Hands on with HP's Mini-Note netbook

Hewlett-Packard's Mini-Note is one of the most expensive netbooks, but you get what you pay for

Hewlett-Packard's 2133 Mini-Note may end up as the premium choice among the entire mini-laptop, or netbook, category of devices announced so far.

And people interested in the device will pay for it. HP's Mini-Note is the most expensive netbook I've tested so far at NT$25,900 (US$844) in Taiwan for the premium model running on Microsoft Windows Vista Business.

For a lot less money, you can get a much less powerful Mini-Note. Prices start at US$499 for a Mini-Note running on SuSE Linux Enterprise Desktop 10 from Novell, a 3-cell lithium ion battery and a 4G byte flash memory module for storage. And there are rival netbooks even less expensive than the cheapest Mini-Note, such as Acer's Aspire one, which I found for NT$13,500 (US$440) at one store in Taipei.

HP offers a variety of Mini-Note models at different prices and software. In Taipei, one with SuSE Linux and a 120G-byte HDD (hard disk drive) sells for NT$17,900. The company also offers Mini-Notes with Windows Vista Home Basic OS, one with Windows XP available only in China, and FreeDOS.

But this is a situation where you really get what you pay for.

The Mini-Note is made of aluminum and is the most professional looking netbook I've seen so far, a mini-business laptop that runs well. It does a lot of the things a netbook should do well, for a mobile device aimed at Internet surfers.

The sturdy build of the Mini-Note will help limit damage from drops, which are bound to happen more often with a mobile device than one that sits on a desktop all day.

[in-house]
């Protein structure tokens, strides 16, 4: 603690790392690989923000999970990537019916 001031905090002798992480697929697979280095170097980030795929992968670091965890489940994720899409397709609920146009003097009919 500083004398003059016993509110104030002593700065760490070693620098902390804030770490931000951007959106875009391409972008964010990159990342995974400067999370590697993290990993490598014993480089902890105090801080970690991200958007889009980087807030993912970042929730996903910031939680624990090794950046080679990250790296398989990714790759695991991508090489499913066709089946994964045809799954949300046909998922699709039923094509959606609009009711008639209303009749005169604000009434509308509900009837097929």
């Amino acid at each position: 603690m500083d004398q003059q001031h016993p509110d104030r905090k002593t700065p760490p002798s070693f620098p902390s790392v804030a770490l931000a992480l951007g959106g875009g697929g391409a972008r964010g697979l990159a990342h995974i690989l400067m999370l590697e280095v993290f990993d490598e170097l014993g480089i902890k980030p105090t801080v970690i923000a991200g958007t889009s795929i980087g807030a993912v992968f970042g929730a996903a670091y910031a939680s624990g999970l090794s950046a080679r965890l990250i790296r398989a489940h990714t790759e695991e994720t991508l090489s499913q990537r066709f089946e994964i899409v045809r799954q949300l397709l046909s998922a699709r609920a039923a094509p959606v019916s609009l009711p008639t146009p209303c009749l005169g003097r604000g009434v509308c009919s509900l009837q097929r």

The aluminum finish doesn't add significant weight either, with laptops in HP's Mini-Note line-up ranging between 1.2-kilograms to nearly 2-kilograms for the top end model with a 6-cell lithium ion battery that I tested. The small device is 255-millimeters by 165mm and 33mm thick.

The difference in the aluminum build compared to other netbooks such as the Eee PC by Asustek Computer of Taiwan, is striking. Most netbooks launched so far appear to use light plastic materials as their outer covering, a big difference from the Mini-Note in terms of feel.

The quality of the 8.9-inch screens on the Mini-Notes are excellent, with 1280 by 768 pixel resolution. The nice screen was complemented by decent speakers on either side. It's the kind of device you could watch a movie on.

The Mini-Note I tested was running on a 1.6GHz C7 M ULV microprocessor from Via Technologies, had 2G bytes of DRAM, a 160G byte HDD (hard disk drive), could connect to the Internet via an Ethernet port or wirelessly on WiFi 802.11a/b/g.

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